“After a lifetime of dealing with never ending problems, I sympathize with those who have found themselves in similar positions and don’t have the support system or coping skills or knowledge to push through the pain and get through a problem without hurting their child. It seems odd that I would feel that way about the people who hurt the children I take care of – but I empathize because I can see how it easy it would be for me to go completely over the edge and hurt another person. There, but for the grace of God, go I. Those words play over and over in my head.
Don’t get me wrong. I’m not condoning hurting your children or anyone else. And I’m not excusing it. I’m simply stating what other people might recognize but not admit. We all have that innate capacity for evil and we are all selfish to some degree and those qualities, left unchecked and without God, can yield some horrific results.”
Postscript 1: For those of you who might be inclined to think forgiveness means restoring the relationship with the abuser - that is not the objective. In fact, it is probably dangerous - especially for my children. Moreover, those of you who think I should wait for him to repent or be sorry for what he did before I forgive, may misunderstand that I am the one harmed if I can't forgive. It can eat away at me for years and still have absolutely no influence on the outcome of the abuser's heart or of the legal system. I understand that both intellectually and in my heart.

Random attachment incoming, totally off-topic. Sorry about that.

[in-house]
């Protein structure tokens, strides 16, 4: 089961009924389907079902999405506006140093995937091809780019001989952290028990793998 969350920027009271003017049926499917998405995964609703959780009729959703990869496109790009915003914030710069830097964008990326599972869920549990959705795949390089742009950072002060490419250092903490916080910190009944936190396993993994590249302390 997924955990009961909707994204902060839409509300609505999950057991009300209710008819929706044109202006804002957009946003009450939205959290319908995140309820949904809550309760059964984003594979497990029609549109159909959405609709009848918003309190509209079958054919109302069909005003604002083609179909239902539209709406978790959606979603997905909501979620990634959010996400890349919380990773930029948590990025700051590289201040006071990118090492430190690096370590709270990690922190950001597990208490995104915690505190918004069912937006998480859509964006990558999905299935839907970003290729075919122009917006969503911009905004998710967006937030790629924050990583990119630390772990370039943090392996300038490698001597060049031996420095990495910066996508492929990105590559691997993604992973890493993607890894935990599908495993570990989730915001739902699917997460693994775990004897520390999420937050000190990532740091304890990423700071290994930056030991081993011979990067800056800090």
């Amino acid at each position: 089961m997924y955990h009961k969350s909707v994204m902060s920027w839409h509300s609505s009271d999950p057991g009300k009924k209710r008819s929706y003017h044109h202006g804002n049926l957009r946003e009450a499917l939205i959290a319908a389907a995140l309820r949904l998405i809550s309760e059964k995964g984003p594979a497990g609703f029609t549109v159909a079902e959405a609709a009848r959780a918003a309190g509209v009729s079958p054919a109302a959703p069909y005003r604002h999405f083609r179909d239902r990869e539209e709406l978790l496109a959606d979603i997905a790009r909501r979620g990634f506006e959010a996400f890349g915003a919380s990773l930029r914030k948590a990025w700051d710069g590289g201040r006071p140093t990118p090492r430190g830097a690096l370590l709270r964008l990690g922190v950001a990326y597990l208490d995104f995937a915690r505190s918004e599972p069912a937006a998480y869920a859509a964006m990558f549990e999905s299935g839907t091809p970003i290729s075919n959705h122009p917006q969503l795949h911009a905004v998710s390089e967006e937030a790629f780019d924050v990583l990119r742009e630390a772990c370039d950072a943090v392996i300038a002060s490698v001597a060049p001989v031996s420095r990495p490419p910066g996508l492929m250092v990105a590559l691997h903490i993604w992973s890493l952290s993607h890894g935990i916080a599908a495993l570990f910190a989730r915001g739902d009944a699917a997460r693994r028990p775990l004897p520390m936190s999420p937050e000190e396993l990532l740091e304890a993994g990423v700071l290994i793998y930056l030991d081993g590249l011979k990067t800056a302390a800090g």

Postscript 2: I am often amused by the role irony plays in my life. I just realized that I was out of town teaching others about biblical peacemaking and forgiveness at the time my child was harmed. Maybe God needed for me to see the obvious connection.